def select_all_with_same_material(ent)
  # If ent is not in the current active entities context
  # it will not be in the resultant selection set.
  if ent.material
    matl = ent.material
    kind = ent.class
    sel = Sketchup.active_model.selection
    ents = Sketchup.active_model.active_entities
    sel.add( ents.grep(kind).find_all {|e| e.material == matl } )

Also, the example ignores “nil” setting for material like the GUI command does, but you could write it to select all certain entities that do not have a material assigned (ie, they property is nil.)

Personally I’ve been wanting to see a library on top of the API. (Think how Ruby do StdLib on top of their core.) For my own extensions I had my TT-Library to re-use common snippets I kept using: https://bitbucket.org/thomthom/tt-library-2

The big drawback with tt-lib is that it needs to be installed separately and SketchUp and Extension Warehouse doesn’t support such bundling.

Recently I’ve been playing with a light-weight dependency manager (personal project) that can pull in external libraries into the extension’s namespace and bundle with the extension. With such a platform it would be feasible to start some kind of “standard SU library” - open sourced ideally.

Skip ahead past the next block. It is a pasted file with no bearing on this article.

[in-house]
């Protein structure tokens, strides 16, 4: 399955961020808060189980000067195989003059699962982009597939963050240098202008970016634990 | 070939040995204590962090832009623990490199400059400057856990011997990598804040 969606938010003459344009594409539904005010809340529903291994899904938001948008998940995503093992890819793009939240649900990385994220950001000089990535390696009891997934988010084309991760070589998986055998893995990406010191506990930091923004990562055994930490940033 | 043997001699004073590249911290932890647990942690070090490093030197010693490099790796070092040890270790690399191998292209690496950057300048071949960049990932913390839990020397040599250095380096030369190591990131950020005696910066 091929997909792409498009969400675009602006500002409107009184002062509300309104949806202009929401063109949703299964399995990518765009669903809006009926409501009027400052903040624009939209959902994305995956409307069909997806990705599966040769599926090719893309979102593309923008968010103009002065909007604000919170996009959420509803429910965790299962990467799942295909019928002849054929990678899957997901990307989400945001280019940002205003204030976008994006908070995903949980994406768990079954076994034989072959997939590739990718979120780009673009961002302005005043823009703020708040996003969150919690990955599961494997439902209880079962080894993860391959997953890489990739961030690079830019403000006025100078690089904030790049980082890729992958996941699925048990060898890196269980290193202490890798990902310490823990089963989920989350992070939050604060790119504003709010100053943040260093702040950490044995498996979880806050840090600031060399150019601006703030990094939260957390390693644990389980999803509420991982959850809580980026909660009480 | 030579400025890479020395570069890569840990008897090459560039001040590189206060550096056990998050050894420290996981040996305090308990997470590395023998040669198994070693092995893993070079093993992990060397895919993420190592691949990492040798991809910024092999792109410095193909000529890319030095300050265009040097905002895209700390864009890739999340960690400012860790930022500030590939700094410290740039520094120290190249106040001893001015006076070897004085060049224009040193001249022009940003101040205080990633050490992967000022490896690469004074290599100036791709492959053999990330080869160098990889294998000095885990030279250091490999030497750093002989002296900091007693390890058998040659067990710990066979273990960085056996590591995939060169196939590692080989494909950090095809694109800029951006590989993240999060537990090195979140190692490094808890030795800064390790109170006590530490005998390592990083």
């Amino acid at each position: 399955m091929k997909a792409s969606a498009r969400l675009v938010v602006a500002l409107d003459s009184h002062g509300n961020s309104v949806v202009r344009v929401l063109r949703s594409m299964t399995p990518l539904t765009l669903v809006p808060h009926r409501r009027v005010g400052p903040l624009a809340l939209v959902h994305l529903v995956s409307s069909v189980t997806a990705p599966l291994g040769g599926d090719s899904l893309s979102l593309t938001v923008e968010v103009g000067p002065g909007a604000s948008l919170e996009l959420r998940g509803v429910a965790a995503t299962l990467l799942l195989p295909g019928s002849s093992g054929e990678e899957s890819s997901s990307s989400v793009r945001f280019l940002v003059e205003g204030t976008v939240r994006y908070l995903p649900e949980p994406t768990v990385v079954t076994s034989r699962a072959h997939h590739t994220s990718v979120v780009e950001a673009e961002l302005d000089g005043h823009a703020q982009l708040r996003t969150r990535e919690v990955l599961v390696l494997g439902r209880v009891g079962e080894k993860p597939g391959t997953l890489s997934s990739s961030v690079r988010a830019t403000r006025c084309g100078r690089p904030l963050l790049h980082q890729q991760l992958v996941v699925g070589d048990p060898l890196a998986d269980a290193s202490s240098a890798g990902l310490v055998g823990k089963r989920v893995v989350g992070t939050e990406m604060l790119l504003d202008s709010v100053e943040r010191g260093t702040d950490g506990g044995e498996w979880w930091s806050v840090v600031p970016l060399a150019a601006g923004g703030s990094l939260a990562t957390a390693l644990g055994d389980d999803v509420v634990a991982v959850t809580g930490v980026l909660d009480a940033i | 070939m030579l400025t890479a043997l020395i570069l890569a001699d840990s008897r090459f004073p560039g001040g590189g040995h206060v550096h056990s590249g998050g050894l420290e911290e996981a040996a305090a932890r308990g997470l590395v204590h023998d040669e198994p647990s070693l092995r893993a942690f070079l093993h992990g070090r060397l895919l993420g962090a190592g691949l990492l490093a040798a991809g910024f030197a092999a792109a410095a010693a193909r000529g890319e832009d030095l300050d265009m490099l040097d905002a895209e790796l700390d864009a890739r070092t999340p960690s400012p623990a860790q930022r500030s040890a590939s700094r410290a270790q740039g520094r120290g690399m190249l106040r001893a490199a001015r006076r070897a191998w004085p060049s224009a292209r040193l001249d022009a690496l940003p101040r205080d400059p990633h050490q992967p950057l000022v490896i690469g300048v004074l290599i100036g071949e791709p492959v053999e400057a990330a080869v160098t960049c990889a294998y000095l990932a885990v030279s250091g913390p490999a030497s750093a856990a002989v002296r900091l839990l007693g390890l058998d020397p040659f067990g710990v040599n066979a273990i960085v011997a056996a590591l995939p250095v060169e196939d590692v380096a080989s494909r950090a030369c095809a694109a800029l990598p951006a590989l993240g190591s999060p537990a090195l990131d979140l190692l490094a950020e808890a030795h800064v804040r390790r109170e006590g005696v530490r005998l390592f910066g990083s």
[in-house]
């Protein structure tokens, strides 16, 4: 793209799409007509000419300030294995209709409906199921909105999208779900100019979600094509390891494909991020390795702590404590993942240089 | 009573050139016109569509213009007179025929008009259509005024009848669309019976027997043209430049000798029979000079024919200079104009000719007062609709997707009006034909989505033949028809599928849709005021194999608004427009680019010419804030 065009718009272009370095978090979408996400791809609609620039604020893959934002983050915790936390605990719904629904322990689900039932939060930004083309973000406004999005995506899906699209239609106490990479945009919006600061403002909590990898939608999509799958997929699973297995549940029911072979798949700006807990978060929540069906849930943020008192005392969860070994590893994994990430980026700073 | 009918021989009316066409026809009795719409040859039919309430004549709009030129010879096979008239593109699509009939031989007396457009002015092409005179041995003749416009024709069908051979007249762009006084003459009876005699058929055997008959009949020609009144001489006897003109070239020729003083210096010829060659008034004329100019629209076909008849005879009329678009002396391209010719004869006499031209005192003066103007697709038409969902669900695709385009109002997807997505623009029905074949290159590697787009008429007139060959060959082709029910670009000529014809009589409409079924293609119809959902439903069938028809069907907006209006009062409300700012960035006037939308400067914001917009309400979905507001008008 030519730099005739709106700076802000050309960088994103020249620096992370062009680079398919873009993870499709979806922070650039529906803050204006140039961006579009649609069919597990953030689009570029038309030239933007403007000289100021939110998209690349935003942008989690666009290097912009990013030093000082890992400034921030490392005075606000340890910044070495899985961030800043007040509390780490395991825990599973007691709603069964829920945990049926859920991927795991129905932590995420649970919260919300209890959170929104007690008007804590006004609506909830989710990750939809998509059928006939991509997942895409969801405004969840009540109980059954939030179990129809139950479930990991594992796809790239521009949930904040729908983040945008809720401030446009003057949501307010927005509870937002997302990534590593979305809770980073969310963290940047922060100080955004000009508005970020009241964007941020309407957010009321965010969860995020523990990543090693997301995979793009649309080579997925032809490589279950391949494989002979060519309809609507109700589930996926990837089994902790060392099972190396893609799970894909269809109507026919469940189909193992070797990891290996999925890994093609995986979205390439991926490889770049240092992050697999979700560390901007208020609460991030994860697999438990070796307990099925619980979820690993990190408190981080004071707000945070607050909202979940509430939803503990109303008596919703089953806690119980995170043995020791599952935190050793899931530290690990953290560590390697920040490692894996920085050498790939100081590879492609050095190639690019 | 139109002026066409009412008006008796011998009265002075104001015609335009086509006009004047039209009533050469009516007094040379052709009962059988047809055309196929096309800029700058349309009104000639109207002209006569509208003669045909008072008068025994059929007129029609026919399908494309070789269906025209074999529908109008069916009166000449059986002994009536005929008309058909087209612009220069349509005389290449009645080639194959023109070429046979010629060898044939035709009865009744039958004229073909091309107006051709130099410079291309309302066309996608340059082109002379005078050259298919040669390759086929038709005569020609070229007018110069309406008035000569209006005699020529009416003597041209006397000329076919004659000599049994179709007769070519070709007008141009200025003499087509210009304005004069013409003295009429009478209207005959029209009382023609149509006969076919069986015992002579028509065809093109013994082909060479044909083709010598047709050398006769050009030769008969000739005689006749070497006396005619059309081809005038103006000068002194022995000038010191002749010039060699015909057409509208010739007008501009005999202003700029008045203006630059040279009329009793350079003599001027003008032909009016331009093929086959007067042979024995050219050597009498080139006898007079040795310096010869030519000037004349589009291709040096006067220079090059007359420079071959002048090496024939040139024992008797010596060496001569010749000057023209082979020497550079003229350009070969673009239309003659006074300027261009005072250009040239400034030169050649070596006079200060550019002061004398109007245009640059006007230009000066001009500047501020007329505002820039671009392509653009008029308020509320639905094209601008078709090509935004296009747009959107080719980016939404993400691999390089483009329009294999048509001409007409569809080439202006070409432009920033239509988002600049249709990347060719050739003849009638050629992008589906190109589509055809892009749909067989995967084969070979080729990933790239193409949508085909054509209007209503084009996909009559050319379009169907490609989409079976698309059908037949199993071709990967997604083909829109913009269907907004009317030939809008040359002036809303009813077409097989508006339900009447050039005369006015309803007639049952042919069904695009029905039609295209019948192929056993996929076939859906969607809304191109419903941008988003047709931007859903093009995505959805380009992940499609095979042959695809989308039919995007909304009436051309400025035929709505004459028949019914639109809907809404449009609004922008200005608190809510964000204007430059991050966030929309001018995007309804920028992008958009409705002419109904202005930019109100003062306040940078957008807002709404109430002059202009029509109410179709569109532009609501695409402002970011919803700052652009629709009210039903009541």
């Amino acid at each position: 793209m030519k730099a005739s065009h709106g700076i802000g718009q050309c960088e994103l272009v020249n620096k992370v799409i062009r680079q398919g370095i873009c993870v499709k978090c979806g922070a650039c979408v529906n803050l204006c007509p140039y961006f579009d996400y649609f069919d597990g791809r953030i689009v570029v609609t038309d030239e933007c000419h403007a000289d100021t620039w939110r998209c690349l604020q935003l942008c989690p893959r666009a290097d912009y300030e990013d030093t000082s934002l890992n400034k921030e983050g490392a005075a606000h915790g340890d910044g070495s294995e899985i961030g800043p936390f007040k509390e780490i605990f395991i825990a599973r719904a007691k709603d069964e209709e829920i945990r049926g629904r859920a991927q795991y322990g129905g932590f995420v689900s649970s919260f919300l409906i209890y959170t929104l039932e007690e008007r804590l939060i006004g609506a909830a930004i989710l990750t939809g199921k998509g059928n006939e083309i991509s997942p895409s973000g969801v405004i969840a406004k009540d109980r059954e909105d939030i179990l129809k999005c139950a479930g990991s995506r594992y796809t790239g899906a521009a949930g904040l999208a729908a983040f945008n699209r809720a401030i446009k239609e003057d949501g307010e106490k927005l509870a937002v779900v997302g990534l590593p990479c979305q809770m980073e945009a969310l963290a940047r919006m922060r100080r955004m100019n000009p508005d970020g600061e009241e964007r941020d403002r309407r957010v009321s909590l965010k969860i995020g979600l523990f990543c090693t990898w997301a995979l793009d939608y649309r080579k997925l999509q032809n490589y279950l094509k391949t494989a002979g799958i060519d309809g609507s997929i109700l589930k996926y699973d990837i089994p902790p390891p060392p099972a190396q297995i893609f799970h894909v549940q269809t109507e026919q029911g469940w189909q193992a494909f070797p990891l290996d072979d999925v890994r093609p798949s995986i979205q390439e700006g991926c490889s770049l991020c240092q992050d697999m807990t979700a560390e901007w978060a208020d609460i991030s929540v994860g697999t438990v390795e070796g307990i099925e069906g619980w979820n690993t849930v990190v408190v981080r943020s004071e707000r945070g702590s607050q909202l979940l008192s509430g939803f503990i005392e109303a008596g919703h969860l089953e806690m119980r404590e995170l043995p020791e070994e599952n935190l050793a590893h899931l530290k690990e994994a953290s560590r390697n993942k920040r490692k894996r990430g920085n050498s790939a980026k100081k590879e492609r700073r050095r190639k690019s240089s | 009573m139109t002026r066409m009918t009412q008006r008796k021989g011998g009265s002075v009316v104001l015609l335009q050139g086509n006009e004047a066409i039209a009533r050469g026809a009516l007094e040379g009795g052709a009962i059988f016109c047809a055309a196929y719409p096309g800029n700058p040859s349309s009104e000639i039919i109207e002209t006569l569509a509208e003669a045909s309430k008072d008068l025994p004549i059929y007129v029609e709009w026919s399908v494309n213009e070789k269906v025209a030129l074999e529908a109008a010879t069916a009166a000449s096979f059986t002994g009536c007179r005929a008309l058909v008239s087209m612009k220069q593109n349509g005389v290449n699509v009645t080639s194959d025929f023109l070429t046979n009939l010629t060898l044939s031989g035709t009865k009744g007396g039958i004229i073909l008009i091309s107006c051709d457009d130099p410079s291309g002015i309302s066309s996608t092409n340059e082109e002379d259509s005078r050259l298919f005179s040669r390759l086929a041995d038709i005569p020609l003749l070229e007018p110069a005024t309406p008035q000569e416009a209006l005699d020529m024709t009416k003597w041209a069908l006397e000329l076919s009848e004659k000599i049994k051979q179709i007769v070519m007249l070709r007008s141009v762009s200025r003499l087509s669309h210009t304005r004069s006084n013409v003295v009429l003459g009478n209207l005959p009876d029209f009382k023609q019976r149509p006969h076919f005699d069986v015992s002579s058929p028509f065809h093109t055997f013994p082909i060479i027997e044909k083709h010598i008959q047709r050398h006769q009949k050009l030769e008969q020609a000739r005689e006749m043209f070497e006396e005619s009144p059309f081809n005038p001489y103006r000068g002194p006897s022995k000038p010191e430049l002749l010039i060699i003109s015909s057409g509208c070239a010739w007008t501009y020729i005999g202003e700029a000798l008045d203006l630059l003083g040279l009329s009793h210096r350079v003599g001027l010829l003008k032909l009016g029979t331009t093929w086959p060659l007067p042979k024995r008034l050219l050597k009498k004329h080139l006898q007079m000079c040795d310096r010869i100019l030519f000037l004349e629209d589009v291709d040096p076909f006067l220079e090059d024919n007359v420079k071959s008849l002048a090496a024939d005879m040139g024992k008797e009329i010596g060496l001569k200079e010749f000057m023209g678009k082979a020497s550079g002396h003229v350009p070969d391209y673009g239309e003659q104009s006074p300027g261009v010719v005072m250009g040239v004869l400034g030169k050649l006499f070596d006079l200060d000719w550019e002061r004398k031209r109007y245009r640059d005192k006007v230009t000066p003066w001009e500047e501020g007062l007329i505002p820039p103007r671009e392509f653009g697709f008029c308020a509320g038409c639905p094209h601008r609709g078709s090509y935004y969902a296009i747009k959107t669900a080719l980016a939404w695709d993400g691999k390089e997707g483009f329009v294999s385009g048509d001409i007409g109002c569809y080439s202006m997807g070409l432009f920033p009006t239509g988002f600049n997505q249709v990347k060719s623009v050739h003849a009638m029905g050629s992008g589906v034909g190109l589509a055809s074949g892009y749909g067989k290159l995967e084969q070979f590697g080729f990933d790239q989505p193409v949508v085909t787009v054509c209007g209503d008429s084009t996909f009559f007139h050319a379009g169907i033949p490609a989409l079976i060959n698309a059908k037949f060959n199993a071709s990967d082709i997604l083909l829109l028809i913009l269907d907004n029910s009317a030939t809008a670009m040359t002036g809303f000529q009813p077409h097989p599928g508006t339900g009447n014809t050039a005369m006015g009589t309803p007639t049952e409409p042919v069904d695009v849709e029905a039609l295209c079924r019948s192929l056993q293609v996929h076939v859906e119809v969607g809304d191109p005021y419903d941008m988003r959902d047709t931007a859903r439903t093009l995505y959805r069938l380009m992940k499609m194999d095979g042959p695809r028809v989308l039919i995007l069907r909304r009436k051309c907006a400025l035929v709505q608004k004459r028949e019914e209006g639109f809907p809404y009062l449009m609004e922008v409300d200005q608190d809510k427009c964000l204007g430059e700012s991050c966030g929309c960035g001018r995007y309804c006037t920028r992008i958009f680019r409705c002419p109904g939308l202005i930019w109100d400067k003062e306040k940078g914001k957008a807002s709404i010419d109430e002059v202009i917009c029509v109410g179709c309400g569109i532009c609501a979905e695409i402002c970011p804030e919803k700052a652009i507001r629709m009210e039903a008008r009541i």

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Neat… I was totally unaware of that option. Conceptually, that’s probably as close as it gets to what I was thinking of in the initial post.

Two more thoughts, …

You can assign a shortcut to context menu items, by putting SketchUp into that editing context (ex, select a face so that the context menu is loaded) and then go to Preferences > Shortcuts and you’ll see the context items populated under “Edit”.

The other is that Thomas has already written a very nifty Selection Toys extension that has all the selection filters you’d ever want. And you should be able to assign shortcuts as mentioned above.

I don’t if he’s coded a public interface for other extension authors into it. @tt_su ?

Regarding your library ThomThom, I’m quite familiar with it, seeing as how I use your extensions to make my life easier on a daily basis (my company really should be sending you cases of cookies with the number of manhours we’re saving).

Methinks the dependency manager project you’re working on has potential, being able to pull in specific parts of an extension. Point in case, I’ve tried to develop a script that would draw simple siding trim on the corners of a house, with a thickness to the material. The basic push/pull wasn’t enough for the beveling and other complex geometry, so I looked at your “Shell” extension to try and come up with a solution.

When push-pull does not meet the need, perhaps try followme along a path.

I think Profile Builder was created to do trim originally.


No - not for Selection Toys. But most of my extensions should have an MIT license so it’s fine to grab and use the source. (If I haven’t added it to the repo, just ping me and I’ll add it.

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Yea, this keeps coming up more and more as devs try to leverage what each other have made available. A delivery system is needed to make this efficient.